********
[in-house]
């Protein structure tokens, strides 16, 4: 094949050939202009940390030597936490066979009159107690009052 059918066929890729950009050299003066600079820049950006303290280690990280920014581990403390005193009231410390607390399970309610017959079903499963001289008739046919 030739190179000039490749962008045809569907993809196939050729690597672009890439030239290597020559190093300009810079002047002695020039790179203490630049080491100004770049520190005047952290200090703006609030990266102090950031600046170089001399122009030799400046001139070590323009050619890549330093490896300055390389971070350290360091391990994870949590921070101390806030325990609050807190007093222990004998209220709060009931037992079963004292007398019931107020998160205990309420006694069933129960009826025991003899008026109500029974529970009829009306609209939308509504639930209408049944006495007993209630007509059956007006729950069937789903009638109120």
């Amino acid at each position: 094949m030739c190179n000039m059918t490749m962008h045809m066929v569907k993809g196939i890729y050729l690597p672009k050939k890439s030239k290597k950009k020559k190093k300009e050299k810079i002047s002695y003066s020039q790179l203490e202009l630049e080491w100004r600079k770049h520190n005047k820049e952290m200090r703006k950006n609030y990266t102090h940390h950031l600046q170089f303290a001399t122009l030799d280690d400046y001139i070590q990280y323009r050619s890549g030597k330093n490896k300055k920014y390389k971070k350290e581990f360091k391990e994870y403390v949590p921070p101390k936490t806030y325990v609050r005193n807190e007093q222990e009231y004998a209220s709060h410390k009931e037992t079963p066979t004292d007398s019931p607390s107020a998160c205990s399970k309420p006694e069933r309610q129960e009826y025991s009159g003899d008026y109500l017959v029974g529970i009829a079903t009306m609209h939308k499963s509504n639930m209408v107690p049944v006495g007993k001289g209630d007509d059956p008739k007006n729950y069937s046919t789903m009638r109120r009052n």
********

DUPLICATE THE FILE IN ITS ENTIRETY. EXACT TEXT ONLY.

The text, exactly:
[in-house]
């Protein structure tokens, strides 16, 4: 094949050939202009940390030597936490066979009159107690009052 059918066929890729950009050299003066600079820049950006303290280690990280920014581990403390005193009231410390607390399970309610017959079903499963001289008739046919 030739190179000039490749962008045809569907993809196939050729690597672009890439030239290597020559190093300009810079002047002695020039790179203490630049080491100004770049520190005047952290200090703006609030990266102090950031600046170089001399122009030799400046001139070590323009050619890549330093490896300055390389971070350290360091391990994870949590921070101390806030325990609050807190007093222990004998209220709060009931037992079963004292007398019931107020998160205990309420006694069933129960009826025991003899008026109500029974529970009829009306609209939308509504639930209408049944006495007993209630007509059956007006729950069937789903009638109120």
């Amino acid at each position: 094949m030739c190179n000039m059918t490749m962008h045809m066929v569907k993809g196939i890729y050729l690597p672009k050939k890439s030239k290597k950009k020559k190093k300009e050299k810079i002047s002695y003066s020039q790179l203490e202009l630049e080491w100004r600079k770049h520190n005047k820049e952290m200090r703006k950006n609030y990266t102090h940390h950031l600046q170089f303290a001399t122009l030799d280690d400046y001139i070590q990280y323009r050619s890549g030597k330093n490896k300055k920014y390389k971070k350290e581990f360091k391990e994870y403390v949590p921070p101390k936490t806030y325990v609050r005193n807190e007093q222990e009231y004998a209220s709060h410390k009931e037992t079963p066979t004292d007398s019931p607390s107020a998160c205990s399970k309420p006694e069933r309610q129960e009826y025991s009159g003899d008026y109500l017959v029974g529970i009829a079903t009306m609209h939308k499963s509504n639930m209408v107690p049944v006495g007993k001289g209630d007509d059956p008739k007006n729950y069937s046919t789903m009638r109120r009052n």